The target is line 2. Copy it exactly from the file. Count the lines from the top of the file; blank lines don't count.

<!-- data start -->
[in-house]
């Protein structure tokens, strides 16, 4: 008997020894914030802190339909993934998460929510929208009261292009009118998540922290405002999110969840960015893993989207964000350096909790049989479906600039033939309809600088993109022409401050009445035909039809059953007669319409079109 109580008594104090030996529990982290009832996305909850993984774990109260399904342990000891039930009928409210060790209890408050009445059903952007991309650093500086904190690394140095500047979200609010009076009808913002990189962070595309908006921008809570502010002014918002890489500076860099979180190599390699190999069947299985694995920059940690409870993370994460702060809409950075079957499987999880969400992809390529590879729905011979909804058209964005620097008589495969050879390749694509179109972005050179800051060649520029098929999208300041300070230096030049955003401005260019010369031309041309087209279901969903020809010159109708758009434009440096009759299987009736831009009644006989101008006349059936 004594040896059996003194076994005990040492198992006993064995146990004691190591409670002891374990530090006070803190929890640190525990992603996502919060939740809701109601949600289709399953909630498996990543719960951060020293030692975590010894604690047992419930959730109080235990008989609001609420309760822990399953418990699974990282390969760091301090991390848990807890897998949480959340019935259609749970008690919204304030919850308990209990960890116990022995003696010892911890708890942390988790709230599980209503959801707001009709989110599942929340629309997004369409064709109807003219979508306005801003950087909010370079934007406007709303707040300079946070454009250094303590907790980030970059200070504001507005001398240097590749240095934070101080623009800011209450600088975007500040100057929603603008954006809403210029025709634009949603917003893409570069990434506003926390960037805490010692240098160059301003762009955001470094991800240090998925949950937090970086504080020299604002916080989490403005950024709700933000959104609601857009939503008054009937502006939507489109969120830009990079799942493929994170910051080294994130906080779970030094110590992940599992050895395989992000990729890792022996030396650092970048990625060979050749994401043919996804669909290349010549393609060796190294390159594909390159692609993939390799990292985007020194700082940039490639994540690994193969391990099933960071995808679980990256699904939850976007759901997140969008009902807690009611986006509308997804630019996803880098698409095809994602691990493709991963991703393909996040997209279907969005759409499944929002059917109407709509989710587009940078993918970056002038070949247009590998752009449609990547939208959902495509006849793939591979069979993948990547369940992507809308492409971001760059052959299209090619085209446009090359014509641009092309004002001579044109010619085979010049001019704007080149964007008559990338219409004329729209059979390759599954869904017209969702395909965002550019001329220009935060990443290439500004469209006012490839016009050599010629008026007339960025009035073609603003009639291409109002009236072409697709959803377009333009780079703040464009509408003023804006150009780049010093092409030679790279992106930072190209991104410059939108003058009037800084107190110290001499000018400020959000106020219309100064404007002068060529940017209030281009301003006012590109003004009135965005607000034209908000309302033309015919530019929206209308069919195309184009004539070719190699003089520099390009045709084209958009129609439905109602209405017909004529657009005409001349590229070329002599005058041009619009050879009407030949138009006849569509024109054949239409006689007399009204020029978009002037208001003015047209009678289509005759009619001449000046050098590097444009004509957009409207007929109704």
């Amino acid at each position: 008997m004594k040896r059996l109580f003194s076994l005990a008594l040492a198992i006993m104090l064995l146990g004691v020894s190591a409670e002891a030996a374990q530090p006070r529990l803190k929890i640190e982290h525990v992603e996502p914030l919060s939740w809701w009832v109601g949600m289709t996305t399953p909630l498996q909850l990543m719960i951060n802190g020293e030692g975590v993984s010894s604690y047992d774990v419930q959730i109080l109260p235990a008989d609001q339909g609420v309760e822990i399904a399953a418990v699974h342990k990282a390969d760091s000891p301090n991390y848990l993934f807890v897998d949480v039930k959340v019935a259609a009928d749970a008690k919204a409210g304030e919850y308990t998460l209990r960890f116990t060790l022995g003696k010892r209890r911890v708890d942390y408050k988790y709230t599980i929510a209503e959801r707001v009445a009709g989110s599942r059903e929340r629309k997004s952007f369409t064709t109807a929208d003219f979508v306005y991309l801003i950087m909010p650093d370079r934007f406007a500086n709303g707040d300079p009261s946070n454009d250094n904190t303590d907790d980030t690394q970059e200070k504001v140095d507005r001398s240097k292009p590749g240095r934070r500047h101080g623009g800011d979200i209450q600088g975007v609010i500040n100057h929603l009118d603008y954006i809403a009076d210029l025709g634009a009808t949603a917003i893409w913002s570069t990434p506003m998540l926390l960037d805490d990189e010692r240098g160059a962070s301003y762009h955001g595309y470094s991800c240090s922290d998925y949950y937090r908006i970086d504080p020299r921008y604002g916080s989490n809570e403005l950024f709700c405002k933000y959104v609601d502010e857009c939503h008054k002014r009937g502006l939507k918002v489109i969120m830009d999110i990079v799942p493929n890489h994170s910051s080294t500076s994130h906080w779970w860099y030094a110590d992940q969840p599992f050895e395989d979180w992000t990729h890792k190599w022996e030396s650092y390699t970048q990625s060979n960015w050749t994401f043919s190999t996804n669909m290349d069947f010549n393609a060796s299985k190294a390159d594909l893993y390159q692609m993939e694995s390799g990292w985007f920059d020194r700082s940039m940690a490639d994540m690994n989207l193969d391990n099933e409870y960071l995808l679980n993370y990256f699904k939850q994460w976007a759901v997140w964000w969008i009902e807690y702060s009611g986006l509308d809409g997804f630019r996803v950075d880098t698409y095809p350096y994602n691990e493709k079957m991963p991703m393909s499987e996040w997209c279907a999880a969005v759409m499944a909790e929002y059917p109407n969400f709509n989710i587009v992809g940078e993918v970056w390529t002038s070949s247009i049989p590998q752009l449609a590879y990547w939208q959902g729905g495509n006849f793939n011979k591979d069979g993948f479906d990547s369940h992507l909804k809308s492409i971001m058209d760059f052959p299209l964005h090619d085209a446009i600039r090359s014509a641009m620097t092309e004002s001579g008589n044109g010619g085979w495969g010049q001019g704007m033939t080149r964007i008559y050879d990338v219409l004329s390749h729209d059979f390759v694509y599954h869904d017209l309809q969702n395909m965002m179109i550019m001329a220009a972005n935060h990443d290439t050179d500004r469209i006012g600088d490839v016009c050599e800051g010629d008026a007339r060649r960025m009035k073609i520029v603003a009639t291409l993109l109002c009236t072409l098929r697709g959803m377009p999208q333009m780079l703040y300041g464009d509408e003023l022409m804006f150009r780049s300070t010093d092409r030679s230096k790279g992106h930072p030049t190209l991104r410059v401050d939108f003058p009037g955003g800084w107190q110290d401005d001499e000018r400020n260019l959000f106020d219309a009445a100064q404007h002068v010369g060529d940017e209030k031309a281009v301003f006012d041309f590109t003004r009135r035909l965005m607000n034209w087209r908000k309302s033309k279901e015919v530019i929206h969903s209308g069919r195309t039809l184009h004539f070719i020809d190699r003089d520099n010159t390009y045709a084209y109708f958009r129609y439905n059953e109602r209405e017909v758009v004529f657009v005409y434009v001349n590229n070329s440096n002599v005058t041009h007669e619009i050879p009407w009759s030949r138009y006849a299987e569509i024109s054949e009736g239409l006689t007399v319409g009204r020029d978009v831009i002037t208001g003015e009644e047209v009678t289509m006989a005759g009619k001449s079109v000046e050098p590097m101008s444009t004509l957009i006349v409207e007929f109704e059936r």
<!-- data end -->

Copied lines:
């Protein structure tokens, strides 16, 4: 008997020894914030802190339909993934998460929510929208009261292009009118998540922290405002999110969840960015893993989207964000350096909790049989479906600039033939309809600088993109022409401050009445035909039809059953007669319409079109 109580008594104090030996529990982290009832996305909850993984774990109260399904342990000891039930009928409210060790209890408050009445059903952007991309650093500086904190690394140095500047979200609010009076009808913002990189962070595309908006921008809570502010002014918002890489500076860099979180190599390699190999069947299985694995920059940690409870993370994460702060809409950075079957499987999880969400992809390529590879729905011979909804058209964005620097008589495969050879390749694509179109972005050179800051060649520029098929999208300041300070230096030049955003401005260019010369031309041309087209279901969903020809010159109708758009434009440096009759299987009736831009009644006989101008006349059936 004594040896059996003194076994005990040492198992006993064995146990004691190591409670002891374990530090006070803190929890640190525990992603996502919060939740809701109601949600289709399953909630498996990543719960951060020293030692975590010894604690047992419930959730109080235990008989609001609420309760822990399953418990699974990282390969760091301090991390848990807890897998949480959340019935259609749970008690919204304030919850308990209990960890116990022995003696010892911890708890942390988790709230599980209503959801707001009709989110599942929340629309997004369409064709109807003219979508306005801003950087909010370079934007406007709303707040300079946070454009250094303590907790980030970059200070504001507005001398240097590749240095934070101080623009800011209450600088975007500040100057929603603008954006809403210029025709634009949603917003893409570069990434506003926390960037805490010692240098160059301003762009955001470094991800240090998925949950937090970086504080020299604002916080989490403005950024709700933000959104609601857009939503008054009937502006939507489109969120830009990079799942493929994170910051080294994130906080779970030094110590992940599992050895395989992000990729890792022996030396650092970048990625060979050749994401043919996804669909290349010549393609060796190294390159594909390159692609993939390799990292985007020194700082940039490639994540690994193969391990099933960071995808679980990256699904939850976007759901997140969008009902807690009611986006509308997804630019996803880098698409095809994602691990493709991963991703393909996040997209279907969005759409499944929002059917109407709509989710587009940078993918970056002038070949247009590998752009449609990547939208959902495509006849793939591979069979993948990547369940992507809308492409971001760059052959299209090619085209446009090359014509641009092309004002001579044109010619085979010049001019704007080149964007008559990338219409004329729209059979390759599954869904017209969702395909965002550019001329220009935060990443290439500004469209006012490839016009050599010629008026007339960025009035073609603003009639291409109002009236072409697709959803377009333009780079703040464009509408003023804006150009780049010093092409030679790279992106930072190209991104410059939108003058009037800084107190110290001499000018400020959000106020219309100064404007002068060529940017209030281009301003006012590109003004009135965005607000034209908000309302033309015919530019929206209308069919195309184009004539070719190699003089520099390009045709084209958009129609439905109602209405017909004529657009005409001349590229070329002599005058041009619009050879009407030949138009006849569509024109054949239409006689007399009204020029978009002037208001003015047209009678289509005759009619001449000046050098590097444009004509957009409207007929109704």